President Donald Trump is widely expected to label Iran’s elite Islamic Revolutionary Guard Corps (IRGC) a terrorist organization, a move that Tehran and its top fighters said would be met with serious consequences.

Trump has long criticized Iran and its expanding sphere of influence in the Middle East, where both the U.S. and Iran are vying to defeat the Islamic State militant group (ISIS) and affect regional politics. As the Republican leader stirs fury in Tehran over strong indications he will decertify a historic nuclear treaty signed by the U.S., Iran and other leading powers, a spokesman for the Iranian Foreign Ministry warned that Trump’s additional threat to outlaw Iran’s leading force would be a grave error.

“I hope that the U.S. ruling body would not make the strategic mistake…, but if it does so, then Iran’s response will be firm, decisive, and crushing and the U.S. should accept its consequences,” the spokesman, Bahram Qassemi, told reporters, according to the semi-official Tasnim News Agency.

Known members and affiliates of the IRGC are already flagged as terrorists by the State Department, but media outlets including The Financial Times have cited unidentified U.S. officials who suggested the Trump administration sought to take on the group as a whole. After Trump again condemned Iran’s “bad behavior” during an interview with former Arkansas Governor Mike Huckabee that aired Saturday on Christian media outlet TBN, the head of the IRGC himself weighed in on the issue.

“If the scattered news about the stupidity of the U.S. government regarding the IRGC as a terrorist group is correct, the Guards will also consider the American military all over the world, especially the Middle East, as equal to Daesh,” Major General Mohammad Ali Jafari warned Sunday, using the Arabic-language acronym for ISIS. His comments were carried by Press TV, the English-language affiliate of the semi-official Islamic Republic of Iran Broadcasting outlet.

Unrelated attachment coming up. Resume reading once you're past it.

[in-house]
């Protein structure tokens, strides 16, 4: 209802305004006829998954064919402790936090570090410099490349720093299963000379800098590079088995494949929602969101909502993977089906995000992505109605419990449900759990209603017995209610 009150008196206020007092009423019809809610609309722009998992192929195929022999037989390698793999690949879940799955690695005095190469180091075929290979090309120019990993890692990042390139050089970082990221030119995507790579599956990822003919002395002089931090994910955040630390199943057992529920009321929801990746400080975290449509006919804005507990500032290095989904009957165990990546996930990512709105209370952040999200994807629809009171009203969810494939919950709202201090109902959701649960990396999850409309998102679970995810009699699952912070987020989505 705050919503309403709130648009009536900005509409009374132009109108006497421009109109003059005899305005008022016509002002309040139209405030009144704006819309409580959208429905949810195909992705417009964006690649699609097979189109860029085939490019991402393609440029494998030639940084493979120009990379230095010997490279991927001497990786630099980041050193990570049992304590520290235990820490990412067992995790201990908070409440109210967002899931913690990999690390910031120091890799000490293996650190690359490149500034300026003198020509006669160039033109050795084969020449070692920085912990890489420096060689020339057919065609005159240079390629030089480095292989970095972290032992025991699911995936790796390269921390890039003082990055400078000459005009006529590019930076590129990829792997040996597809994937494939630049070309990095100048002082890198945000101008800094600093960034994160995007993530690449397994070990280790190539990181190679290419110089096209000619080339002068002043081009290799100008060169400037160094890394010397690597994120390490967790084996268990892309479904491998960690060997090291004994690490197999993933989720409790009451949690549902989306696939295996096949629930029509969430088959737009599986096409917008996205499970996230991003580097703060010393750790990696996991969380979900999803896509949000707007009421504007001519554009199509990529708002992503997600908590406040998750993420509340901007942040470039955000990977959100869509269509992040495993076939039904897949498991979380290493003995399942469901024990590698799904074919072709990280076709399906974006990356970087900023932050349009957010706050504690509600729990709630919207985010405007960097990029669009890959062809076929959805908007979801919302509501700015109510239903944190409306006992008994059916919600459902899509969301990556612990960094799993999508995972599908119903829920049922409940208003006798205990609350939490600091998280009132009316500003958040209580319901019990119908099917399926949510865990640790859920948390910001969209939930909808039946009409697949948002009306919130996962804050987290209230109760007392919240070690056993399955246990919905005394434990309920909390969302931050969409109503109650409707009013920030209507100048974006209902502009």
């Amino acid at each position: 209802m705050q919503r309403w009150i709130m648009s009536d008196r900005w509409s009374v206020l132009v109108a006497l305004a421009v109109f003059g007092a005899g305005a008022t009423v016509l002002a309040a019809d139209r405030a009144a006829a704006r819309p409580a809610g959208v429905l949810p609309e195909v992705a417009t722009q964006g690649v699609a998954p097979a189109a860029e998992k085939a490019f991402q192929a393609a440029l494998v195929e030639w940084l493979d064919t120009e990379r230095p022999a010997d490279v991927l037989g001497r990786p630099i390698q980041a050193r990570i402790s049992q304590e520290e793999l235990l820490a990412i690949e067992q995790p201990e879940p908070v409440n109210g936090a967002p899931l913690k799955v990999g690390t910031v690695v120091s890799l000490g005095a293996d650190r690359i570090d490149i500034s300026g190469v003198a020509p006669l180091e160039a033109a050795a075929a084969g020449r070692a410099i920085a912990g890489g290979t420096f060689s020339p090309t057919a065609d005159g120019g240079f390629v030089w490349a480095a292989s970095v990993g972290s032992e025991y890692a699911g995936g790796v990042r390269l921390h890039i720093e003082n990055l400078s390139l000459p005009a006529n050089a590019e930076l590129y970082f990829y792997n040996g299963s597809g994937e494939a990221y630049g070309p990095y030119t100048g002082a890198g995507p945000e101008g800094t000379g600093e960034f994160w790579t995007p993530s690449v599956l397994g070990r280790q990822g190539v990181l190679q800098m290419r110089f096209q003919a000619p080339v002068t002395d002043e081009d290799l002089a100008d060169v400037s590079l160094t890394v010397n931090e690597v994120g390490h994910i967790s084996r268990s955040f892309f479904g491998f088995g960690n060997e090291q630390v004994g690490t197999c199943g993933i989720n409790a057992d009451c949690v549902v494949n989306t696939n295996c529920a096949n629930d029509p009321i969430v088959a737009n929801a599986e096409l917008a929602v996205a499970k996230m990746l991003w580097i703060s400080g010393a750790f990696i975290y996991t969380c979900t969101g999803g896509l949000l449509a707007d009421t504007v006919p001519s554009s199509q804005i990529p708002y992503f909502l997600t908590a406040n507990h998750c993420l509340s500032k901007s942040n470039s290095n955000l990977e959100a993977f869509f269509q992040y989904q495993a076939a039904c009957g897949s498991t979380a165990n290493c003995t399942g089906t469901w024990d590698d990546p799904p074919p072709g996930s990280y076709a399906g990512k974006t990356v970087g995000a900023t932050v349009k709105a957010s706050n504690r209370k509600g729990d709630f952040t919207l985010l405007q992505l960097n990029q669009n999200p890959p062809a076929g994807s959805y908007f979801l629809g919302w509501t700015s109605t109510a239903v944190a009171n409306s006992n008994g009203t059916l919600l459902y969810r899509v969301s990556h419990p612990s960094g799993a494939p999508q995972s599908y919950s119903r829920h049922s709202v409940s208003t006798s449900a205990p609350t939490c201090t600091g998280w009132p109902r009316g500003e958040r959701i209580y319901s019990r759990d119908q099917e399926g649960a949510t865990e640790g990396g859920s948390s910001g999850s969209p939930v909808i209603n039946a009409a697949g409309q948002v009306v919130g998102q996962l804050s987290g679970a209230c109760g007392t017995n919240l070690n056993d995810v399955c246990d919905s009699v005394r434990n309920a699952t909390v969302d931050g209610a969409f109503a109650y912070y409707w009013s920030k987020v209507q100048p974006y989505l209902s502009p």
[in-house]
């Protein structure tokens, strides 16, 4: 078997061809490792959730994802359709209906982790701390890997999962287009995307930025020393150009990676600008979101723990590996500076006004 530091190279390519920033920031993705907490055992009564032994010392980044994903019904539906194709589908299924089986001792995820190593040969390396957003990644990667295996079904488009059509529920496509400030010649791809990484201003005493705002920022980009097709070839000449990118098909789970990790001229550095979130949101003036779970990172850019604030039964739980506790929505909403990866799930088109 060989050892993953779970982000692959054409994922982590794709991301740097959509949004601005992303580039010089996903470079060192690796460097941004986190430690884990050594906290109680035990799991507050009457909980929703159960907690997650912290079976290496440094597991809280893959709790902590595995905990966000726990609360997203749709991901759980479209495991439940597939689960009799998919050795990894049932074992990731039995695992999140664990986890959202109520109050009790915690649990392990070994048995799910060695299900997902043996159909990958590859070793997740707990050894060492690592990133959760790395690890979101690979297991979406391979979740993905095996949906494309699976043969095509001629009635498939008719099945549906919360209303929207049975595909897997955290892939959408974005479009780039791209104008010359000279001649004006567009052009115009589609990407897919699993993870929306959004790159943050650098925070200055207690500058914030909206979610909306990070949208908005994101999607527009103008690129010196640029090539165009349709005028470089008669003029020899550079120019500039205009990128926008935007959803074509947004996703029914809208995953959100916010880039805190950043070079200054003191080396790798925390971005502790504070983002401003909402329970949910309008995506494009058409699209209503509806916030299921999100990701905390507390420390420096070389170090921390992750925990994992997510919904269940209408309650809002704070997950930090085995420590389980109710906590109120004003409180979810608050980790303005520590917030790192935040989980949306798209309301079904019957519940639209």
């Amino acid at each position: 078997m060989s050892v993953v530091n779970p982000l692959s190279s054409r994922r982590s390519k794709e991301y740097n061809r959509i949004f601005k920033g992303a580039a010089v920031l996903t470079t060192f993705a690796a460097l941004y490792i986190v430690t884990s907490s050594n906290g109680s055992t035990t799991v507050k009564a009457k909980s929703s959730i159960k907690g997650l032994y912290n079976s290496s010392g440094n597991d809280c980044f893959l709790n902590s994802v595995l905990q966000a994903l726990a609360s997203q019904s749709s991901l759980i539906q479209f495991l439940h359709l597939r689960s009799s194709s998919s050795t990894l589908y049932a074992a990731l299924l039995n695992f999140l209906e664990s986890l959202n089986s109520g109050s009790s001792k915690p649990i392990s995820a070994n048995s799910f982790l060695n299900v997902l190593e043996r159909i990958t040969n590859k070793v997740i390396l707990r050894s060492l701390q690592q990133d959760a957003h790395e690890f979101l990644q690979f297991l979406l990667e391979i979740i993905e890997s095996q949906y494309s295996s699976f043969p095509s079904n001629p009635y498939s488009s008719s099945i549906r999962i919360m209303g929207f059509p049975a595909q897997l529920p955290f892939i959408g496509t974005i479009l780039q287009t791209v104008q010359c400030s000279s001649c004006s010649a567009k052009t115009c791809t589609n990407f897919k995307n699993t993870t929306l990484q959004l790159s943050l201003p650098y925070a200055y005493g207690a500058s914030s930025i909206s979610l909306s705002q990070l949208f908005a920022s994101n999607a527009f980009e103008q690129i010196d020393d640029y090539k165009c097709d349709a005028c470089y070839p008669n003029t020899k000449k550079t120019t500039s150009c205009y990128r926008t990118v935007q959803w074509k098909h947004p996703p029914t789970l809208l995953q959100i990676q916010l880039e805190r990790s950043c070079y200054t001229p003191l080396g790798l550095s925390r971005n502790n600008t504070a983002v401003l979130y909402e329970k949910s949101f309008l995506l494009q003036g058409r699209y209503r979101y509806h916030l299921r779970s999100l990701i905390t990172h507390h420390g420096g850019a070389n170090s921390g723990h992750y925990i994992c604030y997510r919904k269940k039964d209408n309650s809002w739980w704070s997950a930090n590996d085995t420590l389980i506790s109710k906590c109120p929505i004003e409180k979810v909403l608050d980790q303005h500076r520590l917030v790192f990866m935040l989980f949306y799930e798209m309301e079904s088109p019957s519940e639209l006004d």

Jafari, who was appointed the commander of the IRGC in 2007 by Ayatollah Ali Khamenei, Iran’s supreme leader, also warned that Iran would respond to additional U.S. sanctions by expanding its missile capabilities, which already pose a threat to most U.S. bases in the Middle East and Afghanistan. In Iraq and Syria, both U.S.- and Iran-backed militias are actively fighting ISIS, and tensions have risen between the two factions on the ground as their leaders exchange threats at home.

The IRGC was developed in the aftermath of the 1979 Islamic Revolution that overthrew U.S.-backed Shah Mohammad Reva Pahlavi and installed Tehran’s current Shiite Muslim government. Hundreds of U.S. diplomats and staff were seized by Iranian revolutionary forces following the uprising and, though the 444-day hostage crisis ended peacefully, the two countries have not maintained regular diplomatic relations since.

While the IRGC is primarily responsible for national security in Iran, its fighters have also been deployed to battle ISIS in Iraq and Syria, and its prestigious Quds Force, led by Major General Qasem Soleimani, has reportedly been involved in numerous operations abroad. In 2007, the U.S. designated the Quds Force a supporter of terrorism, further alienating the two governments.

In 2015, President Barack Obama quietly reached out and ultimately signed a deal with Iran, China, France, Germany, Russia and the U.K. that lifted billions of dollars’s worth of sanctions against Iran in exchange for Tehran significantly cutting its nuclear production. The U.N.’s International Atomic Energy Agency and even the State Department have repeatedly found Iran to be in compliance with the deal, but critics say it did not go far enough.

Source » newsweek